Mental illness is not a subject Christians should run from.
As I see the widespread presence and pain of mental illness, another reality confronts me: oftentimes Christians struggle with talking about and understanding mental illness.
There are three points that I want to lay out to encourage all of us to confront effectively the stigma and issues of mental illness. More importantly, let's seek training to care for our brothers, sisters, and even ourselves who suffer with these challenges.
We struggle with how to struggle
The first glaring issue is that Christians struggle with how to struggle with mental illness. In many ways, the church, the supposed haven for sufferers, is not a safe place for those who struggle with mental illness.
Throughout church history, people have written about the “dark times” and how they trusted the Lord in the midst of a trial. But in our churches today, we often feel like we can’t talk about our problems, and so we can’t effectively deal with our suffering.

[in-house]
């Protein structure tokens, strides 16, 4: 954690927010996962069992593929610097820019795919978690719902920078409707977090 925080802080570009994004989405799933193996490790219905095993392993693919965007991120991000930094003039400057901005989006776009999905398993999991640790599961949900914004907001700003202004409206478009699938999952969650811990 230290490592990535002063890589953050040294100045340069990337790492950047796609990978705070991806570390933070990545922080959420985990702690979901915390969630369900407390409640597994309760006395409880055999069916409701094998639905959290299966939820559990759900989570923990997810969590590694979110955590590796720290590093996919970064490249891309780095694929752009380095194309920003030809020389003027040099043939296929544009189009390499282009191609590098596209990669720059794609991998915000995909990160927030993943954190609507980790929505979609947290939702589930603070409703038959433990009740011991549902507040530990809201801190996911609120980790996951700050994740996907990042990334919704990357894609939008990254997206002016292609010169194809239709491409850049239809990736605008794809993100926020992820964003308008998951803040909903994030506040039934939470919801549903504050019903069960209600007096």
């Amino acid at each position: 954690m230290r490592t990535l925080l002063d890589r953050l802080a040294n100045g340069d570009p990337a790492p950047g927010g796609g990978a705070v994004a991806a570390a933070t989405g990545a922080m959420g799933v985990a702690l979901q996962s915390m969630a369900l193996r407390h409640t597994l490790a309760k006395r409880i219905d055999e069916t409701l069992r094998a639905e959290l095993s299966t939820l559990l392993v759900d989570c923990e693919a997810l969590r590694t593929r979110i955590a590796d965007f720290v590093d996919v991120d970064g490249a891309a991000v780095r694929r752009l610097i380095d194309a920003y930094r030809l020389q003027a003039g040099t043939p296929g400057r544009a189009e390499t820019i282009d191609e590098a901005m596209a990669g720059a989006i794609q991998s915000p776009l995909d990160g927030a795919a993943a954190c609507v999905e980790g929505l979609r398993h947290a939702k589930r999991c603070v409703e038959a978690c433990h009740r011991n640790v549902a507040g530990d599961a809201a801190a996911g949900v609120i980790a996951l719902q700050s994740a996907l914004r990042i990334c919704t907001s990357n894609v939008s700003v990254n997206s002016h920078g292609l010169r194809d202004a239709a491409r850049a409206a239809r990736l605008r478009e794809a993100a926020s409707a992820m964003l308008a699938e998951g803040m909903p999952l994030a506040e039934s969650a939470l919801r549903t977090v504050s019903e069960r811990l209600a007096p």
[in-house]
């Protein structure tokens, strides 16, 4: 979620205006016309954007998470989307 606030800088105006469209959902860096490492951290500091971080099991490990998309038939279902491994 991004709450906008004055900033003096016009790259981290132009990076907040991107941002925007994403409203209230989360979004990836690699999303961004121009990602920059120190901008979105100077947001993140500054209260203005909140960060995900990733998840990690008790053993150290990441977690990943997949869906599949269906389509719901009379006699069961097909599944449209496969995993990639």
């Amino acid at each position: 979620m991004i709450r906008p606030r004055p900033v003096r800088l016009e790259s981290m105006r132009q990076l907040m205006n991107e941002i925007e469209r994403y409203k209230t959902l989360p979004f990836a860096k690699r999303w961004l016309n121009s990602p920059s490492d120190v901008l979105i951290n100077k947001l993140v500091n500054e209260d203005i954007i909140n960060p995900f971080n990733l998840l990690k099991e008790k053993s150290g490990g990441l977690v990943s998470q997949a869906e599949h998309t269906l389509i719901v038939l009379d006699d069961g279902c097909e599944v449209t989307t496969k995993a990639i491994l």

This truth stretches from the top down. The sad reality of our present church culture is that if a pastor were to talk about the mental illness with which they’re struggling, the next church or organization to which they apply will likely choose another candidate.
How can we, the church, expect to offer the hope of Christ and life-changing help to those suffering if our churches are not a safe place for us to own our brokenness?
We first have to take off our masks and recreate the culture in our homes, churches, and organizations. We don’t know how to struggle with mental illness because the church is not a safe place to struggle.
What is the spiritual issue?
Part of the struggle is discerning the extent of the spiritual issue with mental health. How much is physiological ...